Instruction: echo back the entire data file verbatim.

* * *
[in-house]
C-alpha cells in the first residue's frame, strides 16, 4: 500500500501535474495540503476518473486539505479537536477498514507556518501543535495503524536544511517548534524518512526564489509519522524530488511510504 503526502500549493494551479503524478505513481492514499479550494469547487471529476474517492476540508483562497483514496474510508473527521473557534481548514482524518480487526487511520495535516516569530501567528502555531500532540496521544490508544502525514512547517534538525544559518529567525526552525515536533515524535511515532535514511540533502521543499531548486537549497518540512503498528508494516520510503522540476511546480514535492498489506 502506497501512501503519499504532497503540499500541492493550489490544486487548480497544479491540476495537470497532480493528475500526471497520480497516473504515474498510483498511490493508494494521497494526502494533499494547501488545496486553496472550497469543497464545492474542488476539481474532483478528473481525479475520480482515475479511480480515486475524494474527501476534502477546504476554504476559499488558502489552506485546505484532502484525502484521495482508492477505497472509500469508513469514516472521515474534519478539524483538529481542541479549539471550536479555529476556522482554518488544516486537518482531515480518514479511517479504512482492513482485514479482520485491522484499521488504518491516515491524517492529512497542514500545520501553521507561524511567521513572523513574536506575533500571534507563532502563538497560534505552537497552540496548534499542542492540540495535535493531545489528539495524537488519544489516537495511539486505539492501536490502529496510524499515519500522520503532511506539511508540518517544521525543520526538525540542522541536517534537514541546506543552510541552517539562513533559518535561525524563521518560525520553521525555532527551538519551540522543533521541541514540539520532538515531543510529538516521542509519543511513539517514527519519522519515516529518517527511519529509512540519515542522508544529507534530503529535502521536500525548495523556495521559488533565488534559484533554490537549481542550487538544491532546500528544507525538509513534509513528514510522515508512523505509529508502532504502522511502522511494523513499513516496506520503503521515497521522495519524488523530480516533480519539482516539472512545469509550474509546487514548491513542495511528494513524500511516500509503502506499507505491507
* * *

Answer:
[in-house]
C-alpha cells in the first residue's frame, strides 16, 4: 500500500501535474495540503476518473486539505479537536477498514507556518501543535495503524536544511517548534524518512526564489509519522524530488511510504 503526502500549493494551479503524478505513481492514499479550494469547487471529476474517492476540508483562497483514496474510508473527521473557534481548514482524518480487526487511520495535516516569530501567528502555531500532540496521544490508544502525514512547517534538525544559518529567525526552525515536533515524535511515532535514511540533502521543499531548486537549497518540512503498528508494516520510503522540476511546480514535492498489506 502506497501512501503519499504532497503540499500541492493550489490544486487548480497544479491540476495537470497532480493528475500526471497520480497516473504515474498510483498511490493508494494521497494526502494533499494547501488545496486553496472550497469543497464545492474542488476539481474532483478528473481525479475520480482515475479511480480515486475524494474527501476534502477546504476554504476559499488558502489552506485546505484532502484525502484521495482508492477505497472509500469508513469514516472521515474534519478539524483538529481542541479549539471550536479555529476556522482554518488544516486537518482531515480518514479511517479504512482492513482485514479482520485491522484499521488504518491516515491524517492529512497542514500545520501553521507561524511567521513572523513574536506575533500571534507563532502563538497560534505552537497552540496548534499542542492540540495535535493531545489528539495524537488519544489516537495511539486505539492501536490502529496510524499515519500522520503532511506539511508540518517544521525543520526538525540542522541536517534537514541546506543552510541552517539562513533559518535561525524563521518560525520553521525555532527551538519551540522543533521541541514540539520532538515531543510529538516521542509519543511513539517514527519519522519515516529518517527511519529509512540519515542522508544529507534530503529535502521536500525548495523556495521559488533565488534559484533554490537549481542550487538544491532546500528544507525538509513534509513528514510522515508512523505509529508502532504502522511502522511494523513499513516496506520503503521515497521522495519524488523530480516533480519539482516539472512545469509550474509546487514548491513542495511528494513524500511516500509503502506499507505491507